Monday, January 31, 2011

They really should call this Sunrise Country

Sunrise at Red Lake, Ontario
Jerry Purcell of Cedar Falls, Iowa, took this fabulous shot of a sunrise last summer right in the narrows where camp is located. What a stunner!

Jerry is a friend of Bob and Rosalie Moninger who have the cabin just upstream of camp.

The photo was even used on their local television station KWWL-TV.

Northwestern Ontario, from about Ignace to the Manitoba border, is in the Sunset Country travel region. Photos like this make us wonder if it should really be called Sunrise Country.

The old adage "the early bird gets the worm" comes to mind when I see photos like this.

Most people were still snug in their beds when Jerry recorded this image.

Sunrise is a great time to get out on the lake, and not just for the scenery. This is the best time of day to see moose and bear and other wild creatures. Walleye fishing is pretty darn good at this hour too. Northern pike is usually always better as the sun gets higher.

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Sunday, January 30, 2011

Lynx tracks one of Ontario's rarest sights

lynx track
close-up of lynx track

There was a rare sight in our front yard yesterday morning.
As I was snowblowing the driveway I discovered the tracks of a lynx.
This cat is one of the rarest animals in Ontario.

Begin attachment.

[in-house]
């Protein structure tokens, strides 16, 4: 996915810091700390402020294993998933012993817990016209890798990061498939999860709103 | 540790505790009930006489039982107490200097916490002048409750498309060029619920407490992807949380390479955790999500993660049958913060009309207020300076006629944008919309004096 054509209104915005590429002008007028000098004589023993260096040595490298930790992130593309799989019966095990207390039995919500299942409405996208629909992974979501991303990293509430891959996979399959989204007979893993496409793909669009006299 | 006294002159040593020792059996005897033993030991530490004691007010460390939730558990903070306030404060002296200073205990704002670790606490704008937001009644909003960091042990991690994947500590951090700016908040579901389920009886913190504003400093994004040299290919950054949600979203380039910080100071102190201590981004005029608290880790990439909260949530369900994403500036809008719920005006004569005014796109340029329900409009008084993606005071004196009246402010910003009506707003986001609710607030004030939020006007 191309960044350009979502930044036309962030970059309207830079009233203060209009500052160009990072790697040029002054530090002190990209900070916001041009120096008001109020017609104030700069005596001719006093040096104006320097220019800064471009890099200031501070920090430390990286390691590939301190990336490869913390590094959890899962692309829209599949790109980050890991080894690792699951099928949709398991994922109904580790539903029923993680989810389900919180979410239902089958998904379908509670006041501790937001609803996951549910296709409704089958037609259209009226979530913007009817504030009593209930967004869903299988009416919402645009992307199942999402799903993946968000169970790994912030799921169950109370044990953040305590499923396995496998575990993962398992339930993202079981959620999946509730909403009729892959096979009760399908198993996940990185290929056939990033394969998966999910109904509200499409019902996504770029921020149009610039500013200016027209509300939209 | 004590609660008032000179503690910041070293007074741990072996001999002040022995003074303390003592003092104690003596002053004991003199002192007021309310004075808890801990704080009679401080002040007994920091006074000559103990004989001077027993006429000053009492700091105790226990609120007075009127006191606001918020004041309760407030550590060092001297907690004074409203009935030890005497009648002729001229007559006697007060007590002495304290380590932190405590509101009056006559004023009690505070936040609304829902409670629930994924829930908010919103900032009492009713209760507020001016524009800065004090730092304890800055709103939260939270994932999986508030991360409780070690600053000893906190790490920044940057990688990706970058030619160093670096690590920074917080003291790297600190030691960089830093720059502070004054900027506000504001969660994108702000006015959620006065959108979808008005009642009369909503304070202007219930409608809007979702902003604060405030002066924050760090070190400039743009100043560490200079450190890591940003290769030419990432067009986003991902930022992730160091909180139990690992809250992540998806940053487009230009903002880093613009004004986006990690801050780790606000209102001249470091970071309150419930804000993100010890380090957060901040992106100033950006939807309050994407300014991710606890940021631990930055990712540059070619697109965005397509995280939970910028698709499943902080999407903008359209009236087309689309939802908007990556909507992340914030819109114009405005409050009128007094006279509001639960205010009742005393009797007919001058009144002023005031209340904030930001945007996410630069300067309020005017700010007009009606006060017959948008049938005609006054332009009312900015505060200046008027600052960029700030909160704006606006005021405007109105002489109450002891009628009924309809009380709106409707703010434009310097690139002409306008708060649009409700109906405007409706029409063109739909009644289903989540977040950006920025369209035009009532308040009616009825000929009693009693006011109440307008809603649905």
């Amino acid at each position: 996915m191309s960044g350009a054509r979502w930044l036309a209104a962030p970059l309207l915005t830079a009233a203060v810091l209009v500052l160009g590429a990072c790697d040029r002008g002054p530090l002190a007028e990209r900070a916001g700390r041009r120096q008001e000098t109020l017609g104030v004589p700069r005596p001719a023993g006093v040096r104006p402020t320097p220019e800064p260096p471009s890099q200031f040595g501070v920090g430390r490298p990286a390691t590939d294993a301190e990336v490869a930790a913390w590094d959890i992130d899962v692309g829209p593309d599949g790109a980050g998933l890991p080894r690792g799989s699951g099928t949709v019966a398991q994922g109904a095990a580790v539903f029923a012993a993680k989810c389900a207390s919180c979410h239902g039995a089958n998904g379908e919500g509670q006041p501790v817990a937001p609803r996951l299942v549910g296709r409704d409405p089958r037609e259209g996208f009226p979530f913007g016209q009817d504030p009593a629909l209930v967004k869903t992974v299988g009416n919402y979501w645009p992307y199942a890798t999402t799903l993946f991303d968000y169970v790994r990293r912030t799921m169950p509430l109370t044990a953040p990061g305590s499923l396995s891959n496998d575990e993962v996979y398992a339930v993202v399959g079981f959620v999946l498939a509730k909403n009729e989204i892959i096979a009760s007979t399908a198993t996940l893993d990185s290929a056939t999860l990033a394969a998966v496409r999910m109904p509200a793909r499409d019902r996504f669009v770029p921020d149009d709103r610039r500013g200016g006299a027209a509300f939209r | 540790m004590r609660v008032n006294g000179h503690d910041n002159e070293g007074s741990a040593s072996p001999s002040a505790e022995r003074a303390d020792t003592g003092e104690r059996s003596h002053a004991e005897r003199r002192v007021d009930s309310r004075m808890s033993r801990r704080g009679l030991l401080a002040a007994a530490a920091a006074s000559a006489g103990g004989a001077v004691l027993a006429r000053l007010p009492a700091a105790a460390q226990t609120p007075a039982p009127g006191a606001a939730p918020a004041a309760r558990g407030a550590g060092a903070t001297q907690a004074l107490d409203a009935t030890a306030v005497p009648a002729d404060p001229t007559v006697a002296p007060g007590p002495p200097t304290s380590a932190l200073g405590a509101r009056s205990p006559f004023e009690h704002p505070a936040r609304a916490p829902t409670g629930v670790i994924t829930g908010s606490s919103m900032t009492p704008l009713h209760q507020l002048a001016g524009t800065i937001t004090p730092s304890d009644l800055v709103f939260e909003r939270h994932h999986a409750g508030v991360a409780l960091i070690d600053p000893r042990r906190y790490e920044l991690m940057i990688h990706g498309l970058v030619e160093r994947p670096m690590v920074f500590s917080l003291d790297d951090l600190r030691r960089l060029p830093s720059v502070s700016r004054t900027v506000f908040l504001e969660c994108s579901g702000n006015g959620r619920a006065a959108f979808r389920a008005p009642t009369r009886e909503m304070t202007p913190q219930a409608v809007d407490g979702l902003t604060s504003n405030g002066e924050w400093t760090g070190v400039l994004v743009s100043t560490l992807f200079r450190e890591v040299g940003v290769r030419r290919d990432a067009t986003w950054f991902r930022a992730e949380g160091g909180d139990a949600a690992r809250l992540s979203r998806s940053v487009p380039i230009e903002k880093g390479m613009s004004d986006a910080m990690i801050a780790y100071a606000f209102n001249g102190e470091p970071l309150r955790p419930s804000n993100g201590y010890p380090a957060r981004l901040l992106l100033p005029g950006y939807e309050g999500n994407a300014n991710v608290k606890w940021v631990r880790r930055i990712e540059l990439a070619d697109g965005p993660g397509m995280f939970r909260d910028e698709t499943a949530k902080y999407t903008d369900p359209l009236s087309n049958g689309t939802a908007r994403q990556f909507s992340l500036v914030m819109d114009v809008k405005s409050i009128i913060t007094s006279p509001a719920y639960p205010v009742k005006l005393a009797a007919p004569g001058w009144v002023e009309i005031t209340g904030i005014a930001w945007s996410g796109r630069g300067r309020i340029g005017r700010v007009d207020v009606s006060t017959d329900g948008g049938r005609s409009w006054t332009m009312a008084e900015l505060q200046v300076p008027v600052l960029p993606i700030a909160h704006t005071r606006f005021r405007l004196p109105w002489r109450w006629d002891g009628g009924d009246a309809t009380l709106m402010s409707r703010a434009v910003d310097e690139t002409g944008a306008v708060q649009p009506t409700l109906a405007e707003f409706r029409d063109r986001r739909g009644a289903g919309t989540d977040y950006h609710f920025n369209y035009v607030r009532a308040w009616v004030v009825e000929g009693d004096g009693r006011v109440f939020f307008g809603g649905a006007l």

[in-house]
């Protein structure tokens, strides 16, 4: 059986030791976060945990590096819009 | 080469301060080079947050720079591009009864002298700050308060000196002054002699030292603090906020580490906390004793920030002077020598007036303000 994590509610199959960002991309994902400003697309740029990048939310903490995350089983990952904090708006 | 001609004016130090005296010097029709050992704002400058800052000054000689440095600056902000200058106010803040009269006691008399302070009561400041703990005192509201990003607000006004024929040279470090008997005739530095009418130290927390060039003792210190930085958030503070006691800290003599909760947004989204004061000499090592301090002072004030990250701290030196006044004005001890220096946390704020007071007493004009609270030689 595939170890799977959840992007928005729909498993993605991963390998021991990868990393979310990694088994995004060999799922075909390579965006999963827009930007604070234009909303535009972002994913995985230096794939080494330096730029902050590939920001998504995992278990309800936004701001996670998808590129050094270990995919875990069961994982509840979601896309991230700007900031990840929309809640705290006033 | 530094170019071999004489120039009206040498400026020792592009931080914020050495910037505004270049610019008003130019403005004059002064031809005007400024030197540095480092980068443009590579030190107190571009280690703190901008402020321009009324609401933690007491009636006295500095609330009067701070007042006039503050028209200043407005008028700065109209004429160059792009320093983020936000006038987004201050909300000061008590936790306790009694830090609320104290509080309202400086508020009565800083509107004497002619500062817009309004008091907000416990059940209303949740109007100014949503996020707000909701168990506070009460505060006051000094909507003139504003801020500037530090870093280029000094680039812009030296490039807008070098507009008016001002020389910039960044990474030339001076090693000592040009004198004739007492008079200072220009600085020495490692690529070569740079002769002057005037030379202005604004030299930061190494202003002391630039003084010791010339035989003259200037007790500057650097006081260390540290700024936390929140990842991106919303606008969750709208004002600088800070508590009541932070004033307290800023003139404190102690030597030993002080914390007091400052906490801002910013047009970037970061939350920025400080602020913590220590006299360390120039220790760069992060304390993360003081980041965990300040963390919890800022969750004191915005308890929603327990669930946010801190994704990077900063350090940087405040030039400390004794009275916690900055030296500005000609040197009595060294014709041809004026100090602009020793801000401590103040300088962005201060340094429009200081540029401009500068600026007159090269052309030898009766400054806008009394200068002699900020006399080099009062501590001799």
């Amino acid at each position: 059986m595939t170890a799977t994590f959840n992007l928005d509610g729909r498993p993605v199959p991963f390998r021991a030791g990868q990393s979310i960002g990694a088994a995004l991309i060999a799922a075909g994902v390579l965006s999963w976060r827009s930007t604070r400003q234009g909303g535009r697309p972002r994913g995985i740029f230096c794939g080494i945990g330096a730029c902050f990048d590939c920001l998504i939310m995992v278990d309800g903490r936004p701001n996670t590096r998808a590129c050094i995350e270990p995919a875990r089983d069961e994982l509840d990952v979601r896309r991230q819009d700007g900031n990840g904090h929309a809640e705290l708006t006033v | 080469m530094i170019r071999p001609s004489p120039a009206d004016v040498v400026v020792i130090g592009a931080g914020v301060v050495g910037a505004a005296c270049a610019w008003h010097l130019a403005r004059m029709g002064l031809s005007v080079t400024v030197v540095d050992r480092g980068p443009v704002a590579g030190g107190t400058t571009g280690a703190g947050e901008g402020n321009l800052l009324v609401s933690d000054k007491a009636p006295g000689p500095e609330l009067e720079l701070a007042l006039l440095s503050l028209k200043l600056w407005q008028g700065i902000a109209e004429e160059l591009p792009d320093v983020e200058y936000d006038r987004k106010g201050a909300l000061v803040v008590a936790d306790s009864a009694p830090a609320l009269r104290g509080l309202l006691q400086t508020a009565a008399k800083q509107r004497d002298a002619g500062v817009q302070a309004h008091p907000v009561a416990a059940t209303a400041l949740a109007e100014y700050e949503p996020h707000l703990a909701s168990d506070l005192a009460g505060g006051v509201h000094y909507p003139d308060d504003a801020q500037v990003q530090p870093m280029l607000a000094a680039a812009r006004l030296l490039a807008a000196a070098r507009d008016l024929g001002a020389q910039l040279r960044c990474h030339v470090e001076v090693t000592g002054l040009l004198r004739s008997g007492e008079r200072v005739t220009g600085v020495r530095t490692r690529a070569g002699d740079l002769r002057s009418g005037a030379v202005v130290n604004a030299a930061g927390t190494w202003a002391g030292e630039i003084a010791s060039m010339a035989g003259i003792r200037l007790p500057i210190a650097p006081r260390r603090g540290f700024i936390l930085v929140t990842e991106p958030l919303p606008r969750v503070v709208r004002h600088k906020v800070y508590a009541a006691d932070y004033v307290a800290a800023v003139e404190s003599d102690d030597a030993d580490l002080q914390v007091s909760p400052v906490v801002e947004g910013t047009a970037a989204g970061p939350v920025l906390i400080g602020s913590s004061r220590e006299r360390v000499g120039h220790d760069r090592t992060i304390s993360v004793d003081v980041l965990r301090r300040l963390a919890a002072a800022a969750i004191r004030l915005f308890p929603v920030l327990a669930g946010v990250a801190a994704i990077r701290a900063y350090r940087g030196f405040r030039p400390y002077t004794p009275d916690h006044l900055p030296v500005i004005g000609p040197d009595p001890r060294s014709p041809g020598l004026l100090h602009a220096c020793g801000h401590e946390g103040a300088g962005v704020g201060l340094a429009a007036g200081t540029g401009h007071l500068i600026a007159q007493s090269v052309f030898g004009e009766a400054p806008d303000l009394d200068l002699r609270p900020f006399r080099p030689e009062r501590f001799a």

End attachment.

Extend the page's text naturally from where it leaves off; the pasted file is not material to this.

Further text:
Although not endangered, lynxes are just naturally scarce.
Each animal takes a gigantic territory. If I remember my biology lessons from university, in good habitat, each lynx requires 25 square miles. In poorer conditions it might take four times that amount.
Nolalu certainly is good habitat, at least at the moment. Lynxes eat almost nothing but snowshoe hares and this "rabbit" population is currently at the peak of its 11-year cycle. You cannot walk anywhere without seeing the giant footprints of this creature which is also known as the varying hare. However, you could easily go all winter and never see a single bunny. The reason is the snowshoe hare turns white in the winter and this camouflage is just about perfect.
Although lynxes do not turn white (they are sort of a spotted gray), these cats and snowshoe hares have an identical adaptation that makes them perfectly suited for winter.
They both have large fluffy feet that keep them from sinking deeply into the snow.